For those with Apple IDs linked to China's App Store, Quartz reports that people can buy Apple IDs that are registered in countries where the game is out. Though, even if you are able to download the game, Niantic has apparently blocked the GPS for most of China. The result are maps that utterly barren of Pocket Monsters. (Sixth Tone, however, reports that in some parts of China players have successfully been using VPN software and a decrypted version of the game to play.)
[Images via Quartz]
It's also possible to use hacked versions to fake one's location, Quartz adds (see above). That enables gamers to fill up Chinese streets with, for example, San Francisco landmarks and catch Pokemon. But, who knows what kind of malware those hacks contain. What's more, Niantic says that players who use mods or fake their locations could have their accounts terminated.
As Tech in Asia and Quartz point out, there's already what seems to be a clone called City Elves Go. Searching "Pokemon GO" on China's App Store reportedly brings it up as the first search result. This is perhaps why the game has shot to top of the Chinese App Store charts.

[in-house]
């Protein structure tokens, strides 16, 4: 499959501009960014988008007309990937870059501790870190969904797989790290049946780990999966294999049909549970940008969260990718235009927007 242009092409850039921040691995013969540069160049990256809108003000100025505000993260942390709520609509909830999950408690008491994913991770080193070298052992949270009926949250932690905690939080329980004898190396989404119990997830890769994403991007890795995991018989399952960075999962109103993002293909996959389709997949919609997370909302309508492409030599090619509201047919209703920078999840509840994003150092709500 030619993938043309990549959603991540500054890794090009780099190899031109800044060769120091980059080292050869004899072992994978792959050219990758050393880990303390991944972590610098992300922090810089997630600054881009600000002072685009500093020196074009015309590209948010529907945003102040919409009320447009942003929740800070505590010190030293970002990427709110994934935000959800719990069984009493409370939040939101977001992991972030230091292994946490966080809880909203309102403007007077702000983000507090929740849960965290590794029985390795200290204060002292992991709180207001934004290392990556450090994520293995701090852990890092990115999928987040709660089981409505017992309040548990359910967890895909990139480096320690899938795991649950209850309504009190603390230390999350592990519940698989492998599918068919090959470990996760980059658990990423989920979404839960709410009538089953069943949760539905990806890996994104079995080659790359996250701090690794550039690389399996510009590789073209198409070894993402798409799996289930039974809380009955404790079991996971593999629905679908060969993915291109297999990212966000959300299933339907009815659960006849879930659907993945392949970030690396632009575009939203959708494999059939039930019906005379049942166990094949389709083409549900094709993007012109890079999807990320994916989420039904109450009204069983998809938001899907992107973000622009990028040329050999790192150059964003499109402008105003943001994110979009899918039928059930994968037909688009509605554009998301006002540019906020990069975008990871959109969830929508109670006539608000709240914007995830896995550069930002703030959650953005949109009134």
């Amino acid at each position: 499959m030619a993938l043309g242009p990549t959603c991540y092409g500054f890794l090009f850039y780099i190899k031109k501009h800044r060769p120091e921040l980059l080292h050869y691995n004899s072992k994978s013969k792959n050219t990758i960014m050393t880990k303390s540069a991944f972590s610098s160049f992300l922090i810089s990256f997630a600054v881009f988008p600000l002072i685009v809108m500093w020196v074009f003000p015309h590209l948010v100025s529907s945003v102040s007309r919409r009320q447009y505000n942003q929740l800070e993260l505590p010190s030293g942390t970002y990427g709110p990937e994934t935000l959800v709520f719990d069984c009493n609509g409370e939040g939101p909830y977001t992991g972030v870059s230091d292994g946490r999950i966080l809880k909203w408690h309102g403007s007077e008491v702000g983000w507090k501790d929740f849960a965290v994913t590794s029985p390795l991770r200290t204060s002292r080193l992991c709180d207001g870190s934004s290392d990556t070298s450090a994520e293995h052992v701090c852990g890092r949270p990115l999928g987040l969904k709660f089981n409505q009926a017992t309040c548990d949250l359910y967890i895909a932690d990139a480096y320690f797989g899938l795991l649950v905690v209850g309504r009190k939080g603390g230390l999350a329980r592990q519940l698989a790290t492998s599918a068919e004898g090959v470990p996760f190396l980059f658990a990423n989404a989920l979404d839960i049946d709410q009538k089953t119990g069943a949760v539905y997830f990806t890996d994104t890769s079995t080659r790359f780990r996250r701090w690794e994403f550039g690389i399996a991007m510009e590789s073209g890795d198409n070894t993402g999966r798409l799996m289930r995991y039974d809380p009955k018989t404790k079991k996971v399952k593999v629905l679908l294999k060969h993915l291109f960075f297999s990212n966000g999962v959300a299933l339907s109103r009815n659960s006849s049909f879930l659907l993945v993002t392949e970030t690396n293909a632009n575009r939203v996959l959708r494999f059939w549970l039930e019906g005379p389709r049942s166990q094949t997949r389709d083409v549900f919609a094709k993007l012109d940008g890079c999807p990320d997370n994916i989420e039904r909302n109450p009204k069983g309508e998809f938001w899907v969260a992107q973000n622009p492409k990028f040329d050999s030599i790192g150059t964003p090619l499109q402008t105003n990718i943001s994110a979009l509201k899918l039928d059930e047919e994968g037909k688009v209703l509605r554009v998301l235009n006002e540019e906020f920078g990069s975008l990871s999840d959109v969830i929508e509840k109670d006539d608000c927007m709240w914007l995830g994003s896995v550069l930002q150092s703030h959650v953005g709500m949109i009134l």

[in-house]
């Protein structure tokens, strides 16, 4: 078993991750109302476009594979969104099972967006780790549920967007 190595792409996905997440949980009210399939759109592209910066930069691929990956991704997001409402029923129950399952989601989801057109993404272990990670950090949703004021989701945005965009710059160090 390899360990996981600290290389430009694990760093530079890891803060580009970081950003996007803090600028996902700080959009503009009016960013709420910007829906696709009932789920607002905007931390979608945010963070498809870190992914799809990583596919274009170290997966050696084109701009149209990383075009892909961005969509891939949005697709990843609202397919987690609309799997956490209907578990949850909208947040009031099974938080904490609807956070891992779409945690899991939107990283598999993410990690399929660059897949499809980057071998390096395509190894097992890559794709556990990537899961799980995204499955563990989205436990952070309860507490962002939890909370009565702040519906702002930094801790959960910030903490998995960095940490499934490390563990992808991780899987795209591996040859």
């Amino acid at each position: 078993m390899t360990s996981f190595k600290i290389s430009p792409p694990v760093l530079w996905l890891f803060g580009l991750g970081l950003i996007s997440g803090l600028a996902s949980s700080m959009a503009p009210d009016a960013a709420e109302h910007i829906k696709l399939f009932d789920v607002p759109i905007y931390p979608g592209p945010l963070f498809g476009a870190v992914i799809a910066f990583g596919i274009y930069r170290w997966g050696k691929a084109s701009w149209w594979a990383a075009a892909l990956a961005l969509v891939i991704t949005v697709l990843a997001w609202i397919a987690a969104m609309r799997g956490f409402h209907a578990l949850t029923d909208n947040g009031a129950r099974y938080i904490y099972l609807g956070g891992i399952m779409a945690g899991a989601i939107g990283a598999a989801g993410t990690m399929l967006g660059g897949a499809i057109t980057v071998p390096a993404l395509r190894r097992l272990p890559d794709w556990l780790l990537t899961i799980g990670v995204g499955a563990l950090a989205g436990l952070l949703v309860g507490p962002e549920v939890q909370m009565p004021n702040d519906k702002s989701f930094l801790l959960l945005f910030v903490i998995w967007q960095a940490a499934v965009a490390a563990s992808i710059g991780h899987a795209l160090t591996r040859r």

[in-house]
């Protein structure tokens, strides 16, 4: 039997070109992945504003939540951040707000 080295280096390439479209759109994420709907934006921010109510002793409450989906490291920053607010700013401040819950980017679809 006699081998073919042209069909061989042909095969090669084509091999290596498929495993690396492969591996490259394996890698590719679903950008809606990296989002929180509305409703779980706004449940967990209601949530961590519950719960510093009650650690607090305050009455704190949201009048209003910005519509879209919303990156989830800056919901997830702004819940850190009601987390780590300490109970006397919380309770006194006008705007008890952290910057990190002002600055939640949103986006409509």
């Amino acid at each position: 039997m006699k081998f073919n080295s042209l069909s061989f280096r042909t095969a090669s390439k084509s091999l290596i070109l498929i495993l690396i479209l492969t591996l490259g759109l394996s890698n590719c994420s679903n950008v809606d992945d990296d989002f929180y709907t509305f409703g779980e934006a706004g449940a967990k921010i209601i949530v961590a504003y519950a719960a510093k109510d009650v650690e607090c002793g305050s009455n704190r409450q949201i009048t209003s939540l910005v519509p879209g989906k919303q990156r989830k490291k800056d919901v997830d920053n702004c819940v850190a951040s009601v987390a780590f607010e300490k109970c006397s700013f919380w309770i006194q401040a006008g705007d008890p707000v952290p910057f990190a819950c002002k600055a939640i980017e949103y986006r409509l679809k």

[Images: App Store]
The game claims it's location based and, as you can see in this screenshot, Pokemon do show up in your real world location. (Note: Quartz's writer is based in Hong Kong and not mainland China but has an account tied to China's App Store.)
[Image via Quartz]
However, the game doesn't use augmented reality, which is much of Pokemon GO's appeal. Players apparently do have to go to the real world locations to catch the monsters, which is cool.
[Image via Quartz]
The China-based studio behind the app told Quartz that it didn't "consider any factors from Pokemon GO" while developing the game, but did add that the title's character designer is a Pokemon fan.
Aren't we all?